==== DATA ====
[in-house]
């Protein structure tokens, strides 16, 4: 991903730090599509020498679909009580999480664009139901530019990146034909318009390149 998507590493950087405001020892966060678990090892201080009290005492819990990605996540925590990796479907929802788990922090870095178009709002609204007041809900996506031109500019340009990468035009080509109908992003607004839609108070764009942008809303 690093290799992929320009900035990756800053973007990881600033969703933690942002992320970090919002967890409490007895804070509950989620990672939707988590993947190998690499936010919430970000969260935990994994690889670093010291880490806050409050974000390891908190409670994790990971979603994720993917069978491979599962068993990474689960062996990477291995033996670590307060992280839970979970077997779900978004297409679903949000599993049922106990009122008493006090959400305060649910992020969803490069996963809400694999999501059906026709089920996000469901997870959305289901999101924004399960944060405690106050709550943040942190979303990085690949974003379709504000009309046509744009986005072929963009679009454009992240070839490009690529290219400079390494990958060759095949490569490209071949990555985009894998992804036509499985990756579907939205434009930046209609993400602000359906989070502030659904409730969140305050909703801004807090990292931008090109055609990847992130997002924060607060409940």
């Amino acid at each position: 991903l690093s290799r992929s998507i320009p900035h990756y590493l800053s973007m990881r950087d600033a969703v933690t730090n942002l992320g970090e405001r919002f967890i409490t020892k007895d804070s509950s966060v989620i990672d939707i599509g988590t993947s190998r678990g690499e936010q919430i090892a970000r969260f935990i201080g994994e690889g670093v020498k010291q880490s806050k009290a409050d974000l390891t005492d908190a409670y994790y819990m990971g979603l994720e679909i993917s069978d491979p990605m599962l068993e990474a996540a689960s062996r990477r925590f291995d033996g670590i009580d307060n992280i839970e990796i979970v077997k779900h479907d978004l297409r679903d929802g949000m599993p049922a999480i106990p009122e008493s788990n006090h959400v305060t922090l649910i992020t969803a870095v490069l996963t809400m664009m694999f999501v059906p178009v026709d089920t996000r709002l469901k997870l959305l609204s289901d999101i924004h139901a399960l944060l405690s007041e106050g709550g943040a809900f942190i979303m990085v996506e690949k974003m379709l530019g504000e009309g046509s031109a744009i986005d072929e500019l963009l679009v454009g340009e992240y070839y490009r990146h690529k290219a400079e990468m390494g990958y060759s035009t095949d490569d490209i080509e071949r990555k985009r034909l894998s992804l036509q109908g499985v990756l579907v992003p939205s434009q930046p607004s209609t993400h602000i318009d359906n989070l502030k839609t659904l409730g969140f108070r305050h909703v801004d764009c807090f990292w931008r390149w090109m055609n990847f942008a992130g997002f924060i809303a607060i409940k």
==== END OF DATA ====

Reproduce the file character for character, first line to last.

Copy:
[in-house]
């Protein structure tokens, strides 16, 4: 991903730090599509020498679909009580999480664009139901530019990146034909318009390149 998507590493950087405001020892966060678990090892201080009290005492819990990605996540925590990796479907929802788990922090870095178009709002609204007041809900996506031109500019340009990468035009080509109908992003607004839609108070764009942008809303 690093290799992929320009900035990756800053973007990881600033969703933690942002992320970090919002967890409490007895804070509950989620990672939707988590993947190998690499936010919430970000969260935990994994690889670093010291880490806050409050974000390891908190409670994790990971979603994720993917069978491979599962068993990474689960062996990477291995033996670590307060992280839970979970077997779900978004297409679903949000599993049922106990009122008493006090959400305060649910992020969803490069996963809400694999999501059906026709089920996000469901997870959305289901999101924004399960944060405690106050709550943040942190979303990085690949974003379709504000009309046509744009986005072929963009679009454009992240070839490009690529290219400079390494990958060759095949490569490209071949990555985009894998992804036509499985990756579907939205434009930046209609993400602000359906989070502030659904409730969140305050909703801004807090990292931008090109055609990847992130997002924060607060409940």
């Amino acid at each position: 991903l690093s290799r992929s998507i320009p900035h990756y590493l800053s973007m990881r950087d600033a969703v933690t730090n942002l992320g970090e405001r919002f967890i409490t020892k007895d804070s509950s966060v989620i990672d939707i599509g988590t993947s190998r678990g690499e936010q919430i090892a970000r969260f935990i201080g994994e690889g670093v020498k010291q880490s806050k009290a409050d974000l390891t005492d908190a409670y994790y819990m990971g979603l994720e679909i993917s069978d491979p990605m599962l068993e990474a996540a689960s062996r990477r925590f291995d033996g670590i009580d307060n992280i839970e990796i979970v077997k779900h479907d978004l297409r679903d929802g949000m599993p049922a999480i106990p009122e008493s788990n006090h959400v305060t922090l649910i992020t969803a870095v490069l996963t809400m664009m694999f999501v059906p178009v026709d089920t996000r709002l469901k997870l959305l609204s289901d999101i924004h139901a399960l944060l405690s007041e106050g709550g943040a809900f942190i979303m990085v996506e690949k974003m379709l530019g504000e009309g046509s031109a744009i986005d072929e500019l963009l679009v454009g340009e992240y070839y490009r990146h690529k290219a400079e990468m390494g990958y060759s035009t095949d490569d490209i080509e071949r990555k985009r034909l894998s992804l036509q109908g499985v990756l579907v992003p939205s434009q930046p607004s209609t993400h602000i318009d359906n989070l502030k839609t659904l409730g969140f108070r305050h909703v801004d764009c807090f990292w931008r390149w090109m055609n990847f942008a992130g997002f924060i809303a607060i409940k």